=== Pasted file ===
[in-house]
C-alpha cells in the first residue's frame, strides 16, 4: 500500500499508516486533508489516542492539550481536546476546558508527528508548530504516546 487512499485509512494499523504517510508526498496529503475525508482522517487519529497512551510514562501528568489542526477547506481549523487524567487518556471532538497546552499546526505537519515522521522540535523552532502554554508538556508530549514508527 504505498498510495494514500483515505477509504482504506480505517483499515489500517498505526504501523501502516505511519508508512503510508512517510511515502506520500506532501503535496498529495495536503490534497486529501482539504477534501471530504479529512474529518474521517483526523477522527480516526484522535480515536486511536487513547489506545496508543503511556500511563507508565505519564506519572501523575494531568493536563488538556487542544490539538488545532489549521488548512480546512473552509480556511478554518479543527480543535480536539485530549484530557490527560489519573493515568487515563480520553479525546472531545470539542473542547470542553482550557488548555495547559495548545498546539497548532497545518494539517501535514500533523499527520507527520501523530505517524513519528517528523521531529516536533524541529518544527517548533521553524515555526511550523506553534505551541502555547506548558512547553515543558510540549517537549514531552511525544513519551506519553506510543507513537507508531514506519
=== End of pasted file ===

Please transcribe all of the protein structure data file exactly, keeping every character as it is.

[in-house]
C-alpha cells in the first residue's frame, strides 16, 4: 500500500499508516486533508489516542492539550481536546476546558508527528508548530504516546 487512499485509512494499523504517510508526498496529503475525508482522517487519529497512551510514562501528568489542526477547506481549523487524567487518556471532538497546552499546526505537519515522521522540535523552532502554554508538556508530549514508527 504505498498510495494514500483515505477509504482504506480505517483499515489500517498505526504501523501502516505511519508508512503510508512517510511515502506520500506532501503535496498529495495536503490534497486529501482539504477534501471530504479529512474529518474521517483526523477522527480516526484522535480515536486511536487513547489506545496508543503511556500511563507508565505519564506519572501523575494531568493536563488538556487542544490539538488545532489549521488548512480546512473552509480556511478554518479543527480543535480536539485530549484530557490527560489519573493515568487515563480520553479525546472531545470539542473542547470542553482550557488548555495547559495548545498546539497548532497545518494539517501535514500533523499527520507527520501523530505517524513519528517528523521531529516536533524541529518544527517548533521553524515555526511550523506553534505551541502555547506548558512547553515543558510540549517537549514531552511525544513519551506519553506510543507513537507508531514506519